Nick: Well with the EP, we’d been told by people that we were working with that we needed to put something down on record and that that should be the next step for us. We had these four tracks that we were really happy with and we wanted to get down on record and we decided that it was the right time to go into the studio and record them and make the EP. We were fortunate enough to be able to work with Seb and Al and that came about from our relationship with Last Gang records. Both of them, through their bands and acts, are affiliated with Last Gang. Last Gang basically asked us to put together a sort of dream producer list of local people we’d like to work with. Seb and Al were two of the top guys for us and I guess they listened to our tracks, liked what they heard and wanted to work with us, we wanted to work with them and that’s kind of how it happened.
Was it important for you to have something concrete to put out there?
Nick: Yeah we realised that you do need something physical. Like, I guess the way to judge it now is by your Facebook profile views and plays and all that stuff. Before that, we weren’t really getting anywhere but once we released the EP, we noticed a real difference. We were getting people talking about us and it all seemed a lot more real once we actually had the EP out. It proved that you do need something physical to get out there to the people.
Jake: Once you have something you can actually push and promote you can do a lot more. For example, we released the EP and then we were able to go and film a music video. We sent the EP to Kitsuné and they wanted to use our single, ‘Pyramids’ on their latest Kitsuné Maison compilation. So I guess it’s just the right type of people showing interest in it and then things kind of build everything else.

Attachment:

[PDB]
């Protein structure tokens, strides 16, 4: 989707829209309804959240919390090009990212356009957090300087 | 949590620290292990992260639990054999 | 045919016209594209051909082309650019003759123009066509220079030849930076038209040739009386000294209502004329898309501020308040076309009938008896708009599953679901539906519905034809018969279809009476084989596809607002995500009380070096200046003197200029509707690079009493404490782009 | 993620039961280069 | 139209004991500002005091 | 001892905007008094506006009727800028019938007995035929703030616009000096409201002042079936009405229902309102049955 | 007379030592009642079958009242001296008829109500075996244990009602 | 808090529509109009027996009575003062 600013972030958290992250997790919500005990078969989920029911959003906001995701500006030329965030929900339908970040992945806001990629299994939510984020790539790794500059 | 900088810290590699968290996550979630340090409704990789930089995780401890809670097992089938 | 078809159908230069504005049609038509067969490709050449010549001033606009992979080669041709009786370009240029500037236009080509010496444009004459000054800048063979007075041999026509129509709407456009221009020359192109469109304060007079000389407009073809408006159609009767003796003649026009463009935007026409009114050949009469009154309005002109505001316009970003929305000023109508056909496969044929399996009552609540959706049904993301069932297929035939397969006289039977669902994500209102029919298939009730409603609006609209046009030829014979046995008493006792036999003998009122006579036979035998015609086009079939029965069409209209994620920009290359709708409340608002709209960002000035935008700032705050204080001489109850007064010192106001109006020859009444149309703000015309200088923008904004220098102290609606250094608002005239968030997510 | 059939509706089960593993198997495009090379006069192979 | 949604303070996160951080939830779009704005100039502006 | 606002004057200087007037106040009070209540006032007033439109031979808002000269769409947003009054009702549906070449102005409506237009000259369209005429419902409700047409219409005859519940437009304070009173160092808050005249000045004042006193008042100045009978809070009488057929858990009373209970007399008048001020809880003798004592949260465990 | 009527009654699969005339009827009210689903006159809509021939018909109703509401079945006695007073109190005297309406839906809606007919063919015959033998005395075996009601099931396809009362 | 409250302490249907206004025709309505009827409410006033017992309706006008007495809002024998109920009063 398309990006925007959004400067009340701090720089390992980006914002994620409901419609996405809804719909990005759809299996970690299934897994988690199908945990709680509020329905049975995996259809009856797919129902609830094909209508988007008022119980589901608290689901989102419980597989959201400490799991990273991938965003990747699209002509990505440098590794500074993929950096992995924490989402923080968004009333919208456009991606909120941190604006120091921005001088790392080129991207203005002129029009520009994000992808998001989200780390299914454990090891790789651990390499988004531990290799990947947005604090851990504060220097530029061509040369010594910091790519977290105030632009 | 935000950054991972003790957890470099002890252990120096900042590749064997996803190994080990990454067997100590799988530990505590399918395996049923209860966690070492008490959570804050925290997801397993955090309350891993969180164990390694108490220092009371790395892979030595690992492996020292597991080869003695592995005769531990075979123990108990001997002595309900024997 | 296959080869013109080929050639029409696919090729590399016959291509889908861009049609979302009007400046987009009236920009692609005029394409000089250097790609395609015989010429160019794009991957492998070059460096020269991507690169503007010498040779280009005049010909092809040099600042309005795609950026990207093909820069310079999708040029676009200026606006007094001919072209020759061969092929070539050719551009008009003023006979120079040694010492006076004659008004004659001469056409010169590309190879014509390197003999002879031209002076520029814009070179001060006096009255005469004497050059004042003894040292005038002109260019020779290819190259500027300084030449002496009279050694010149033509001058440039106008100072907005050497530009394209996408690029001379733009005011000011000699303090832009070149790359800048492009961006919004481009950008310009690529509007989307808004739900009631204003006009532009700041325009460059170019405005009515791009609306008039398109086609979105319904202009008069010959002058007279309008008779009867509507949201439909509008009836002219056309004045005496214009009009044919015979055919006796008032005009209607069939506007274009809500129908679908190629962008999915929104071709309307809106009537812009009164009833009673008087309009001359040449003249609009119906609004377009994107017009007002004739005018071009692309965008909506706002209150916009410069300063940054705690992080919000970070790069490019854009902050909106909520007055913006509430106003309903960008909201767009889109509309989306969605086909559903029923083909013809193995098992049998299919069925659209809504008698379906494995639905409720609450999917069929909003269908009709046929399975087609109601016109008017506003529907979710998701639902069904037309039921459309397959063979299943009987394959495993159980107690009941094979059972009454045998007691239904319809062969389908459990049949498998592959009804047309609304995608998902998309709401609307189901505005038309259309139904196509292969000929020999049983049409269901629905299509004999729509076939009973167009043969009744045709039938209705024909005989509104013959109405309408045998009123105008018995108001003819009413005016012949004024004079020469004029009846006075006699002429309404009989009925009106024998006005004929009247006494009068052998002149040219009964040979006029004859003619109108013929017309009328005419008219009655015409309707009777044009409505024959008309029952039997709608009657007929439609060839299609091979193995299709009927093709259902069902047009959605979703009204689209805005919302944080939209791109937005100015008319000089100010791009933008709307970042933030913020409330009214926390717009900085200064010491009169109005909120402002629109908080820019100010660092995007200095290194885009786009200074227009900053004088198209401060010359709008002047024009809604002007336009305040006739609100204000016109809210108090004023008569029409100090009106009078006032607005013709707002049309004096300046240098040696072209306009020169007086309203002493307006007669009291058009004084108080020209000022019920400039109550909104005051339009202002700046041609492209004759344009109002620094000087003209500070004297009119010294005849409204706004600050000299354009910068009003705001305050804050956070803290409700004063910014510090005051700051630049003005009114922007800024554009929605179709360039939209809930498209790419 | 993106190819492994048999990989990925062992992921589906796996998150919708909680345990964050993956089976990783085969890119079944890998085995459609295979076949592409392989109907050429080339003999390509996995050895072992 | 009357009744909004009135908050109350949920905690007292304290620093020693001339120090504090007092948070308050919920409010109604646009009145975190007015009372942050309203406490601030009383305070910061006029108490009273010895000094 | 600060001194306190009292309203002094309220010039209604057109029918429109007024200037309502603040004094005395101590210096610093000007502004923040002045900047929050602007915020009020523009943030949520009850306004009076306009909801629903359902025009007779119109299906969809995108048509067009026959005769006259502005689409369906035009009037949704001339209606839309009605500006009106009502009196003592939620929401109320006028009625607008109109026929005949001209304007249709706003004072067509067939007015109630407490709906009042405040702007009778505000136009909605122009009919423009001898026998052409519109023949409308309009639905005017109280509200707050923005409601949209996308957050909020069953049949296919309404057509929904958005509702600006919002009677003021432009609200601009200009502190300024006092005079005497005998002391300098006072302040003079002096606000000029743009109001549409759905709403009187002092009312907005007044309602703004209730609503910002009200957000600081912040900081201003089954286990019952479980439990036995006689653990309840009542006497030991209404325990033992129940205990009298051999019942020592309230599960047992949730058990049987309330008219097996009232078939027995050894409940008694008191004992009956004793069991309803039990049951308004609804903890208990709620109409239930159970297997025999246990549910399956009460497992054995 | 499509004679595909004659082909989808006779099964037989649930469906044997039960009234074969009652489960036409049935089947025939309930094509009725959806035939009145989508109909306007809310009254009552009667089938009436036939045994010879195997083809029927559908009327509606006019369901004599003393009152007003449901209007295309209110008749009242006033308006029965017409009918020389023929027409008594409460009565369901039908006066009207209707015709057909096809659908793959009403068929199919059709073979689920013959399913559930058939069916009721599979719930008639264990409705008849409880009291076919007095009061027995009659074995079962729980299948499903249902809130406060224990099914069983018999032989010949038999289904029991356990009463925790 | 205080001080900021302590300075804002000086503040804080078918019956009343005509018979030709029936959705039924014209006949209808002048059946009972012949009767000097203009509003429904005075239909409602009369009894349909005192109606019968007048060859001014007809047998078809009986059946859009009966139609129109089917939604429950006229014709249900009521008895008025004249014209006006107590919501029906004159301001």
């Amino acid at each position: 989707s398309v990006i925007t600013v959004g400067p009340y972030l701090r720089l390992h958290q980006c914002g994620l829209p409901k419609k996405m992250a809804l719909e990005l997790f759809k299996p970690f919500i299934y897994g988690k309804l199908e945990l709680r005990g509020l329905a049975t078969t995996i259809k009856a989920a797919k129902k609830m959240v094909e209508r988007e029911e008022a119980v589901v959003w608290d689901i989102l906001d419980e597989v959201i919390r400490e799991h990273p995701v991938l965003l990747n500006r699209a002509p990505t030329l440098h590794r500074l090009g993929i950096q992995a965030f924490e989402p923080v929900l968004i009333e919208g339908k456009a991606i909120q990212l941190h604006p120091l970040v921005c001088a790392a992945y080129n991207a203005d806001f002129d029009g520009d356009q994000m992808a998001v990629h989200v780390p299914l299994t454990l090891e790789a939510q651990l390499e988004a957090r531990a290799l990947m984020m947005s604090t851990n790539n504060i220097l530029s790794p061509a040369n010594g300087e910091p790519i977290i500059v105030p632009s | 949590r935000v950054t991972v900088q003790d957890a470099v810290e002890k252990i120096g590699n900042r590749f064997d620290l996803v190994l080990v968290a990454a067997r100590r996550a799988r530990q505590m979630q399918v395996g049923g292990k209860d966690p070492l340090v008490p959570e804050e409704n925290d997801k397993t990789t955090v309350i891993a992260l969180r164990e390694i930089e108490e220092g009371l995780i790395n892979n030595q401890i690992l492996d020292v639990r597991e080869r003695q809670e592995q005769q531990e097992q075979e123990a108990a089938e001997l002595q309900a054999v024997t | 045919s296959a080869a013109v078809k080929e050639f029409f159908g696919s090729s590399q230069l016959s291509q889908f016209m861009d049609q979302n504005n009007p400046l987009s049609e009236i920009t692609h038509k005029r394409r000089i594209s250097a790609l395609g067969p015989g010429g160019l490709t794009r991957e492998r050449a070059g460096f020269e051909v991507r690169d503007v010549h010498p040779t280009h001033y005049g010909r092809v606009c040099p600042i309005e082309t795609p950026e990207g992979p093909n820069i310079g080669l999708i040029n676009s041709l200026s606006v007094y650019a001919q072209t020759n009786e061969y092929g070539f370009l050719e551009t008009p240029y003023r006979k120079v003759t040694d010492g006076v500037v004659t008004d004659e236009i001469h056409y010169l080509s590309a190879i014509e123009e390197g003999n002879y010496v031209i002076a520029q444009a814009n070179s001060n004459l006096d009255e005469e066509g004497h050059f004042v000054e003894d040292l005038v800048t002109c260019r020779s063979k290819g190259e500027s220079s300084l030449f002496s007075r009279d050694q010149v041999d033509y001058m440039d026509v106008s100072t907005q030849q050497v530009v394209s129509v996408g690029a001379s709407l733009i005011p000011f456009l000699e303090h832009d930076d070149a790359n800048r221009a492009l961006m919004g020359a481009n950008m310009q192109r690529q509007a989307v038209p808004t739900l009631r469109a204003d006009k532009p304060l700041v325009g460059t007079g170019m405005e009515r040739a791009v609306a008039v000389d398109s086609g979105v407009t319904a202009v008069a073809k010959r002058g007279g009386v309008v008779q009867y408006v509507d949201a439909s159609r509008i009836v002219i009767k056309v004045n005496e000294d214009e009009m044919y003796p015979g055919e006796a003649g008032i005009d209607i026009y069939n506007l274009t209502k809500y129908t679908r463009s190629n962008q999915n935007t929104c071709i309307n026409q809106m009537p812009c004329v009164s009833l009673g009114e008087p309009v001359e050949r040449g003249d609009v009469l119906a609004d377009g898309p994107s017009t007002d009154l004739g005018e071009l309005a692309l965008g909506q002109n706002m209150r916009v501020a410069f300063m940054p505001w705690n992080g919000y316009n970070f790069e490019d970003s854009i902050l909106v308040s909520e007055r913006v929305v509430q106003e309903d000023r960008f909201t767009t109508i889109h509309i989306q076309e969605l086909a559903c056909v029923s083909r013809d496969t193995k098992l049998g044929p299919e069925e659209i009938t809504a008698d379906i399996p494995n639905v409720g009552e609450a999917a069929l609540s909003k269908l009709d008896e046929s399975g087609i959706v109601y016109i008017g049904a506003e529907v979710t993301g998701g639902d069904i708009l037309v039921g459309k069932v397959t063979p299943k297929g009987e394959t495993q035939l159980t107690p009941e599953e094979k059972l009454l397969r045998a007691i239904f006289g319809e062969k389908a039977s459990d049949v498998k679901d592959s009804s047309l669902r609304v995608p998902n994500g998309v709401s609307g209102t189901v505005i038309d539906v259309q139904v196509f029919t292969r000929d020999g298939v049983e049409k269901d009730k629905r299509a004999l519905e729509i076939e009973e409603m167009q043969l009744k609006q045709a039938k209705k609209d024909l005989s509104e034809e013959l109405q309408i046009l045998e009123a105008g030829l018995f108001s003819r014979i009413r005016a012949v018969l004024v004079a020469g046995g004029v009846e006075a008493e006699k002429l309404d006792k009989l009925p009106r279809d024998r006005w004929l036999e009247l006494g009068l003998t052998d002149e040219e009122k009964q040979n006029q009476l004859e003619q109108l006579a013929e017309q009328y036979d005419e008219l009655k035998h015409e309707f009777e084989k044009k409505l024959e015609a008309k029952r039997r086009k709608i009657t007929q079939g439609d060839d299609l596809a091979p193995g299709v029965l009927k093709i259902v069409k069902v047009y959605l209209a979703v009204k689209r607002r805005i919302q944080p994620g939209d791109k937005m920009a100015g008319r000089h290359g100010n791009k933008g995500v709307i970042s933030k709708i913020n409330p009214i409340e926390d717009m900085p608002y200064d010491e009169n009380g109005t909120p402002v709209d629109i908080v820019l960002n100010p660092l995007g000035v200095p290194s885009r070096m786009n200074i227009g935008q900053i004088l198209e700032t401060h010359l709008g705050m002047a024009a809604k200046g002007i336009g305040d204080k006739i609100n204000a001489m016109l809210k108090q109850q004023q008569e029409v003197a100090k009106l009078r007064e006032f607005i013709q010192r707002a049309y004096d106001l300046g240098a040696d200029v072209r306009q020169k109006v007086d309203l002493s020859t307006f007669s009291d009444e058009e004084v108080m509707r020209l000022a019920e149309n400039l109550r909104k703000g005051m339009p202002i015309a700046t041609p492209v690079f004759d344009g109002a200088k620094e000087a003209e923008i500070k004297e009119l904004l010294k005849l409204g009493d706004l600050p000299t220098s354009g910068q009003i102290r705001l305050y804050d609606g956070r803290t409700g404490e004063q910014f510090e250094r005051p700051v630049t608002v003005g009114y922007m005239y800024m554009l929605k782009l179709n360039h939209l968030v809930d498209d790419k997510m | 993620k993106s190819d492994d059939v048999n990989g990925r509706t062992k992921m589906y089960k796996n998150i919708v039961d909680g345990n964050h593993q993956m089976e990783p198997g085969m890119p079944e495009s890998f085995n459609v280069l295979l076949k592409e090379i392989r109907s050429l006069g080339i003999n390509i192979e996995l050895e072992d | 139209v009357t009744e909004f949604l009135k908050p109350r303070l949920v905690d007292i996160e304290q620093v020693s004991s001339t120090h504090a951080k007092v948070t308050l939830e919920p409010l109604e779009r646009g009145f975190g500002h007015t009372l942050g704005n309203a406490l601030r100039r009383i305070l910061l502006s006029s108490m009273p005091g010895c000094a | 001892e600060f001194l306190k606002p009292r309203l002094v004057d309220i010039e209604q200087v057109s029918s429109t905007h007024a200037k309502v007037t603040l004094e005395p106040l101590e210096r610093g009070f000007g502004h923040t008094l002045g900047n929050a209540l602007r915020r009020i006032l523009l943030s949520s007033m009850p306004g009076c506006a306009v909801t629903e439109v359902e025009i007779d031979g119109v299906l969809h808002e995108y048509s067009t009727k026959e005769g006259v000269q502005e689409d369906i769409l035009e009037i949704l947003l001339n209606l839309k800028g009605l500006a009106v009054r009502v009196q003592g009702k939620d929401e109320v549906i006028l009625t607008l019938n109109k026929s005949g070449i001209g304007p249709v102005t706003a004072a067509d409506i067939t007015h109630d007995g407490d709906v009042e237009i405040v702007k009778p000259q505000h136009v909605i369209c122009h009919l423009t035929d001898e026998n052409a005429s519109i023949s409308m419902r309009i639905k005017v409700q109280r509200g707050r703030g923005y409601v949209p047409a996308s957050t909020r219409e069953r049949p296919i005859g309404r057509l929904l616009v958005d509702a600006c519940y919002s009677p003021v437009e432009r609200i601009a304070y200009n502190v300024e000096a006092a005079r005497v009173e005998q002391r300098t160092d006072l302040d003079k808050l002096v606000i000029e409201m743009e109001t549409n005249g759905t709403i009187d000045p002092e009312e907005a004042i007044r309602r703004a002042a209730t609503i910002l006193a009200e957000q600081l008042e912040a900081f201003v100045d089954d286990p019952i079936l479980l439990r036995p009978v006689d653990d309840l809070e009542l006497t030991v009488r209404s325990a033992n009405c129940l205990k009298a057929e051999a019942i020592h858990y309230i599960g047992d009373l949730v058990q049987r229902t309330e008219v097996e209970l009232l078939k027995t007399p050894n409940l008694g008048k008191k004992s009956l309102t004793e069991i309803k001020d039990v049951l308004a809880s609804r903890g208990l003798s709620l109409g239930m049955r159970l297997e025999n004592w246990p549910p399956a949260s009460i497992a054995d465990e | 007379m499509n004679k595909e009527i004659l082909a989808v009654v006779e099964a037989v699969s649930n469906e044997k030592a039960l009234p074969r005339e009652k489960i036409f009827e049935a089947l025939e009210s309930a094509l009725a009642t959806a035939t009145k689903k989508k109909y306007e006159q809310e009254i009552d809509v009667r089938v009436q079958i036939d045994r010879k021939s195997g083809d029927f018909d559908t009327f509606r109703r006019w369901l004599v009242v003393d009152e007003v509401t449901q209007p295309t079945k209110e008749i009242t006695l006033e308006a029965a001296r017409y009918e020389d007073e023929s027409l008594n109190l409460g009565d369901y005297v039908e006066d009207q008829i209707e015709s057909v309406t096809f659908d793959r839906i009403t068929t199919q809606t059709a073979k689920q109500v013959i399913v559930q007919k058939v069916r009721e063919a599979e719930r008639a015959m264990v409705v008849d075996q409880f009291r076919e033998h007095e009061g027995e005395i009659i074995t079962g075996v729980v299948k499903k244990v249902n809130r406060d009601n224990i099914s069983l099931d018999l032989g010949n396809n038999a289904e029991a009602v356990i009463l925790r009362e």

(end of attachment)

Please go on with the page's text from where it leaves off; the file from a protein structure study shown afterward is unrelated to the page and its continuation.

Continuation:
Did you release it physically as well as digitally?
Nick: It was available to buy on iTunes and we also got something like a thousand physical copies made on CD that we just gave out for free at our gigs and stuff. So anyone who has been coming out to our shows in Toronto, we’ve been giving them copies. We’ve got them over here with us now so anyone who comes to our UK and Ireland shows will get a freebie. At this stage, we just want as many people as possible to be able to hear our music. We’re not necessarily trying to make money at this point so we figured why not just give the CDs away to people?
What is the plan for after the tour?
Jake: Go back to Toronto pretty and hope this tour created a little buzz over on this side of the ocean. I guess we’ll work on new songs and start recording again because we have some new songs that we feel are a lot stronger and we want to get those down. We’d like to keep pushing at it, keep working hard.
What is the next step for the band then, career-wise?
Nick: I guess the next step for us is to be able to actually call music our careers. All of us, at the moment, we still have our day jobs. Three of us are bus boys at restaurants, one of us is a barista and myself, I am unemployed as of a month ago. By choice though! It would be great if we would be able to quit those day jobs and focus on music full time. I guess that’s the next step.
Nightbox play The Academy 2 in Dublin on Tuesday, followed by the Roisin Dubh in Galway on Thursday (September 1st) before an appearance on The Cosby Stage on Saturday at this weekend’s Electric Picnic.